Suffolk (Mass.) District Attorney Daniel Conley said (via the AP) the victims’ families were devastated by the verdicts, as well as by the defense’s portrayal of the men as “gang bangers” and “drug dealers.”
“These were two hard-working, humble, Cape Verdean immigrants,” Conley said. “It was unnecessary, and it was wrong, and it shouldn’t have been done.”
Hernandez had been accused of shooting de Abreu and Furtado in Boston in July 2012, over an alleged nightclub altercation witnessed by Bradley, Hernandez’s former friend and marijuana supplier. Bradley, who is serving a five-year sentence of his own over a shooting in a Hartford bar, testified earlier this month that the altercation began after de Abreu accidentally bumped into Hernandez, causing a drink to spill on the former player. Bradley said Hernandez later ordered him to follow de Abreu out of the club and eventually onto the road, where Bradley said Hernandez, from the passenger seat, shot the men, who were in a vehicle that was stopped at a traffic light.
A subsequent falling-out between Bradley and Hernandez led the then-Patriot to become paranoid that Bradley would divulge their secret of what had happened that night. Bradley testified that in February 2013, Hernandez shot him in the face and left him to die in a Florida parking lot. Bradley survived but lost his right eye, and he vowed to make sure his former friend paid for what he had done.
The defense, however, argued Bradley made up the story and theorized that de Abreu and Furtado weren’t killed by Hernandez, but by someone else, perhaps Bradley, who could have been angered over a soured drug deal. One of Hernandez’s lawyers, Jose Baez, who gained notice for winning Casey Anthony a not-guilty verdict in the 2011 trial concerning the 2008 death of her 2-year-old daughter, claimed that Bradley got the “deal of a lifetime” to turn on his client.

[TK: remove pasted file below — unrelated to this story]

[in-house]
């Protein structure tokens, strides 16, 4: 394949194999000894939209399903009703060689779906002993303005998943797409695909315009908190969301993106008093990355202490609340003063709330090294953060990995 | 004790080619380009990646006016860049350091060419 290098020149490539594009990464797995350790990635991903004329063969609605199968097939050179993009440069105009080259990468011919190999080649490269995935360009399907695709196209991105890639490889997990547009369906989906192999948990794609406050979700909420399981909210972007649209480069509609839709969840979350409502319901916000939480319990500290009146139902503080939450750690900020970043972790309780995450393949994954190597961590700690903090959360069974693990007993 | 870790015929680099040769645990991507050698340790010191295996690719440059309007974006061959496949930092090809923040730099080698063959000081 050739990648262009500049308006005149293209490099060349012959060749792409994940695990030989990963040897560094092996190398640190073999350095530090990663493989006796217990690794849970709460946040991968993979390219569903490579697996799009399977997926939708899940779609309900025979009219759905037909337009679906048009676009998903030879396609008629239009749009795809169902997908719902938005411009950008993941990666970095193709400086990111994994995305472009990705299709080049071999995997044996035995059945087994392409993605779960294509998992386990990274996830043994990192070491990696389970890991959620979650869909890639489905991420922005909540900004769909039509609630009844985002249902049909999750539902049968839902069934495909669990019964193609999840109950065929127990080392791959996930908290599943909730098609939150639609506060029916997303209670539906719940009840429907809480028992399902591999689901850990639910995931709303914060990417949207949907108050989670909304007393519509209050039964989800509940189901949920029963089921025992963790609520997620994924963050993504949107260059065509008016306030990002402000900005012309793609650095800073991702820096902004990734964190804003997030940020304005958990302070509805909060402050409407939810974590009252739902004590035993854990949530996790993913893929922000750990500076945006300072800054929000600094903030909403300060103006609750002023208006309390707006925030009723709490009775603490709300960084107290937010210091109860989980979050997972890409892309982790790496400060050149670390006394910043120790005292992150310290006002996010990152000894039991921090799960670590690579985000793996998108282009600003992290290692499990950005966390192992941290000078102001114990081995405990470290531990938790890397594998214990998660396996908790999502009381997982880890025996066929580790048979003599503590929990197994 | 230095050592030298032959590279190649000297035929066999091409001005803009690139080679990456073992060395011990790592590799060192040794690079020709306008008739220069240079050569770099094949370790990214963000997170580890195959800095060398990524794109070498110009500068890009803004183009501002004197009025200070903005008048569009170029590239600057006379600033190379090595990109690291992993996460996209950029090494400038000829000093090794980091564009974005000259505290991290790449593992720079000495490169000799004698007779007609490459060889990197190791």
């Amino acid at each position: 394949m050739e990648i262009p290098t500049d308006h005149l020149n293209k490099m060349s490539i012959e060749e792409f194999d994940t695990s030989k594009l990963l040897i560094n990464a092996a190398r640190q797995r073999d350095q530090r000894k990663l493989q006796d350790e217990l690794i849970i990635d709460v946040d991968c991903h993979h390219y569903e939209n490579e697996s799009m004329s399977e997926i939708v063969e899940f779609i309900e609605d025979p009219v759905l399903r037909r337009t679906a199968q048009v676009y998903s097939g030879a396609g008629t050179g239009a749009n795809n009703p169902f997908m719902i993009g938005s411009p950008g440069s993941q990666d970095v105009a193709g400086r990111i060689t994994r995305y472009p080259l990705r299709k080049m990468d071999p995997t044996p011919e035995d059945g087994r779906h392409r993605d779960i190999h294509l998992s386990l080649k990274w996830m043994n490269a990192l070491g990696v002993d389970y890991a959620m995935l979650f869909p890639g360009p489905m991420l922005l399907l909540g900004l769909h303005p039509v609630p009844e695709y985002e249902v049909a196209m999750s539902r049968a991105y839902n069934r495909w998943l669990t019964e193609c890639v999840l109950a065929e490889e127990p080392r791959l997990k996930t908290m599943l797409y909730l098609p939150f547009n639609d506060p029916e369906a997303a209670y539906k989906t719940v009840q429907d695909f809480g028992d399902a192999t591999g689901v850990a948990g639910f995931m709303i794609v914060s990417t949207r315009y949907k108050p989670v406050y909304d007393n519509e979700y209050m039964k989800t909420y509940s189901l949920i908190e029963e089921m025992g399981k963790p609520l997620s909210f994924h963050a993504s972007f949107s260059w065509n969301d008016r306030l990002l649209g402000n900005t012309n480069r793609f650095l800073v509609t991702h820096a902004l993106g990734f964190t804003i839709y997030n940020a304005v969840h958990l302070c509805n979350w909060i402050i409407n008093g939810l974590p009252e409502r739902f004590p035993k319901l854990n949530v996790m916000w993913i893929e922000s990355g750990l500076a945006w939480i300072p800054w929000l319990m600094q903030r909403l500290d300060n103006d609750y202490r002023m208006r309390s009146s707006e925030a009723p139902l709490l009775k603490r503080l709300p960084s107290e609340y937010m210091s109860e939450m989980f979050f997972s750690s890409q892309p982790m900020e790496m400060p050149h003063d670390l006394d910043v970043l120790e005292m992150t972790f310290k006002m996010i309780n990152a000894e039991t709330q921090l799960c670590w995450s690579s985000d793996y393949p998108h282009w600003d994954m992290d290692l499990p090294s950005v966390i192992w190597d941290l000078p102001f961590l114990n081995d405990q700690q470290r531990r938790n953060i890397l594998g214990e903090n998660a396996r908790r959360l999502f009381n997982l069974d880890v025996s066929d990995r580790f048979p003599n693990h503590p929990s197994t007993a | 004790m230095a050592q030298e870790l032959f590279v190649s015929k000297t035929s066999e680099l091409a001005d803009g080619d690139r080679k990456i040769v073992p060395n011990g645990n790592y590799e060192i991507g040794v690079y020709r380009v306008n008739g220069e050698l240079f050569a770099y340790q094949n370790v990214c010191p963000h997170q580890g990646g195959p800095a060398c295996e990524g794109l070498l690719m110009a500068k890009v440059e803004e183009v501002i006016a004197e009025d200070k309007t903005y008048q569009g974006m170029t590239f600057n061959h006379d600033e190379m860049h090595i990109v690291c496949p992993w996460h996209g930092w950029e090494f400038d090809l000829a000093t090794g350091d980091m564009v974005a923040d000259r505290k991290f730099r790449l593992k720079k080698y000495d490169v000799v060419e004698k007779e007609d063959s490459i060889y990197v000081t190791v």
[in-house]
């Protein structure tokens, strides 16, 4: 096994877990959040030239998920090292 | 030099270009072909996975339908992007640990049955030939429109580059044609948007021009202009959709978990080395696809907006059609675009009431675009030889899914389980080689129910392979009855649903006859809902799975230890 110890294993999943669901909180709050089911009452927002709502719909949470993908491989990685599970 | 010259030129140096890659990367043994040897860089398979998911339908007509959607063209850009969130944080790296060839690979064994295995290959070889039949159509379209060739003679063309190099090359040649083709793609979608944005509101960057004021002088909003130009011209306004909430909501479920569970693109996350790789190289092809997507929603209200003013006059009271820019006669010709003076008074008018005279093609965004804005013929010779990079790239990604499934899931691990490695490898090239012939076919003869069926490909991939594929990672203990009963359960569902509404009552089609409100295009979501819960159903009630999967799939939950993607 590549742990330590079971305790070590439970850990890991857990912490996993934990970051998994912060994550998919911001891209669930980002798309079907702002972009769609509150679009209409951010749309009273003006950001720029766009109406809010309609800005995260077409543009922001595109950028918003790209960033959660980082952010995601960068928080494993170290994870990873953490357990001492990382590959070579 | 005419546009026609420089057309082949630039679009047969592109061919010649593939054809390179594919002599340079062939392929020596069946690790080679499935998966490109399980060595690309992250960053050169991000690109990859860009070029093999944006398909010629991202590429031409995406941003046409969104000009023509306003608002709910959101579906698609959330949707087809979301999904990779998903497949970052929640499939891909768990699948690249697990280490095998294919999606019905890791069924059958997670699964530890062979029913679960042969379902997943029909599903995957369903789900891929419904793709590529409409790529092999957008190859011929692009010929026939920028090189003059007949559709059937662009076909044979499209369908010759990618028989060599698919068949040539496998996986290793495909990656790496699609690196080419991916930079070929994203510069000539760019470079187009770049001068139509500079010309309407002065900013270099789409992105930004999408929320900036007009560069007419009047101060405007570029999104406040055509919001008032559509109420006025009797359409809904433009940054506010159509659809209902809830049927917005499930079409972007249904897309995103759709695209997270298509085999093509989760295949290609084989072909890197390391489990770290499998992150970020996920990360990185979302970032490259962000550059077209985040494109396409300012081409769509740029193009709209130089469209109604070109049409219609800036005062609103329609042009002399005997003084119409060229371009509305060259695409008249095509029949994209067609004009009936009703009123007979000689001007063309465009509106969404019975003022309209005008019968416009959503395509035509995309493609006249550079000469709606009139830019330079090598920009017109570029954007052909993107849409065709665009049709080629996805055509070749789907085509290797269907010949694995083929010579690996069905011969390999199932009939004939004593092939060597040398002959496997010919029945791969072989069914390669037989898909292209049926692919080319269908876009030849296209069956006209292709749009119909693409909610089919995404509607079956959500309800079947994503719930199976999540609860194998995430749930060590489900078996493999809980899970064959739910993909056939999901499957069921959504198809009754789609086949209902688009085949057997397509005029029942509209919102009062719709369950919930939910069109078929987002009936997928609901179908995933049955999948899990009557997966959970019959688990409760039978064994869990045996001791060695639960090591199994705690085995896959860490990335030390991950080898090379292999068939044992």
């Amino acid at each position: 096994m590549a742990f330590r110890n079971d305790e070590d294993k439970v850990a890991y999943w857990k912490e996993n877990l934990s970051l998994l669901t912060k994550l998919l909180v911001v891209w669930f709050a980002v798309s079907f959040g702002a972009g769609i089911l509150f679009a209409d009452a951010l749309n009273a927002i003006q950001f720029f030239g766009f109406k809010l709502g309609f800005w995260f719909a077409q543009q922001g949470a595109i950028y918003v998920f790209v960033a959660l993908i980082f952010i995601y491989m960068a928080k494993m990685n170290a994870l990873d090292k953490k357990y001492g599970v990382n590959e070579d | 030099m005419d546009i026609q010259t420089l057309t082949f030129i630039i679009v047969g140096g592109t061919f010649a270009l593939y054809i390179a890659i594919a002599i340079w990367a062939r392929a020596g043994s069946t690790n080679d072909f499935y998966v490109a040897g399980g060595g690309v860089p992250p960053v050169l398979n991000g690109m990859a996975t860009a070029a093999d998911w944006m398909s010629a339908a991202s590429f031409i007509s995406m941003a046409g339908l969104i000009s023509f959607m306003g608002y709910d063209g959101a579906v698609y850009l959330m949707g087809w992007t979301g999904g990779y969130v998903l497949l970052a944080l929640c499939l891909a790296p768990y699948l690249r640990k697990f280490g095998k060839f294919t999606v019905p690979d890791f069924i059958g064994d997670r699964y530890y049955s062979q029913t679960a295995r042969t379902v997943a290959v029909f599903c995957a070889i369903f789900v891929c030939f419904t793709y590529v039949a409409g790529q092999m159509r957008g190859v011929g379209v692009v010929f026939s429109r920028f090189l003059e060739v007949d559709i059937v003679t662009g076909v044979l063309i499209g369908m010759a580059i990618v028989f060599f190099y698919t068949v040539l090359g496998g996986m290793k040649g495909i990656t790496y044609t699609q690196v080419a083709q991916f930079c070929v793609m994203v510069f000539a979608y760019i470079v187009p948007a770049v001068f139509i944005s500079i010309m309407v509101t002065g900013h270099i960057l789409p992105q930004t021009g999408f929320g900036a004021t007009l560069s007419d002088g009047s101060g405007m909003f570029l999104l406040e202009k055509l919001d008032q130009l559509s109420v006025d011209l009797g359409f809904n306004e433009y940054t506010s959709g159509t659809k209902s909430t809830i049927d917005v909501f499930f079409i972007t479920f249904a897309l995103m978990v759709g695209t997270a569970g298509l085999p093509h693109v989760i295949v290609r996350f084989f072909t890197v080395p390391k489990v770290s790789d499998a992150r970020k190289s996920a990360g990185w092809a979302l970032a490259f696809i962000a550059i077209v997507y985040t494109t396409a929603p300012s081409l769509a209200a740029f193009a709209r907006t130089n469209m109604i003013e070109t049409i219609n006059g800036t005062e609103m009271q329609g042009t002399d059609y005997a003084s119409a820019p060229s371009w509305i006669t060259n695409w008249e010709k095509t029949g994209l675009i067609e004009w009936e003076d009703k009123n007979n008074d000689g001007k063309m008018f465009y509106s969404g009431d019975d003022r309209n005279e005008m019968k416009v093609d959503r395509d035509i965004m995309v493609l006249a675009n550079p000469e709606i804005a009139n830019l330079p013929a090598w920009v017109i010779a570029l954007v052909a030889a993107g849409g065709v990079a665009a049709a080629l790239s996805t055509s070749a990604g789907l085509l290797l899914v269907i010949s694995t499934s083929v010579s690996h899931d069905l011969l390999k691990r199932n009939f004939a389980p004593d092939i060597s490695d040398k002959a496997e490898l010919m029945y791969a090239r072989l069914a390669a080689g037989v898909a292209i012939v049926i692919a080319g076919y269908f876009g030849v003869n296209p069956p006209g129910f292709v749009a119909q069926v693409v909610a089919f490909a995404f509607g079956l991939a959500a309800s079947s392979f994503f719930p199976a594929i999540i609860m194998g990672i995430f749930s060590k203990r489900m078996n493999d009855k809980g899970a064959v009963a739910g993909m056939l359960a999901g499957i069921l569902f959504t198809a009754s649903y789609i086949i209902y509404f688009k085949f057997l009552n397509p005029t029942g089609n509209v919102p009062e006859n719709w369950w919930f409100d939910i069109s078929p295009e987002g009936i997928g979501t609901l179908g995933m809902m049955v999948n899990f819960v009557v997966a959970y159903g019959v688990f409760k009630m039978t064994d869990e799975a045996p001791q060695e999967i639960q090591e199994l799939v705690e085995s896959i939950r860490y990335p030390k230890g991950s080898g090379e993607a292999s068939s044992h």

Defense attorney Ronald Sullivan Jr. praised the jury for being able to see through the “smoke and mirrors” that made up the prosecutors’ case. He described Hernandez as a “very good young man who happened to hang out with a very bad guy in Alexander Bradley.”
“We based our decision on the evidence presented and the law,” said jury forewoman Lindsey Stringer in a statement that noted the more than 70 witnesses and 380 exhibits presented in the case.
Prosecutors had pointed to Hernandez’s tattoos as evidence, including one on his arm he allegedly got eight months after the victims died. Depicting a gun barrel loaded with five bullets and a spent shell casing, prosecutors said it represented the five bullets the shooter fired at the victims.
Hernandez’s lawyers questioned the tattoo artist, David Nelson, as well, arguing that he gave conflicting accounts about when Hernandez actually got the tattoos.
While Hernandez, who is serving a life sentence after being convicted of the murder of Odin Lloyd in a separate case, was found not guilty of the most serious charges in his latest trial, the jury did convict him of unlawful possession of a gun. For that, the judge sentenced him up another “four to five years in prison,” to be served apart from his existing sentence.
Hernandez was a fourth-round pick in 2010 who played for the Patriots for three seasons and signed a five-year contract extension a month after the double murder. New England released the former tight end shortly after he was charged with the murder of Lloyd in June 2013.
Conley said that one of the victims’ relatives said of Hernandez, “At least he’s not walking out the door today.”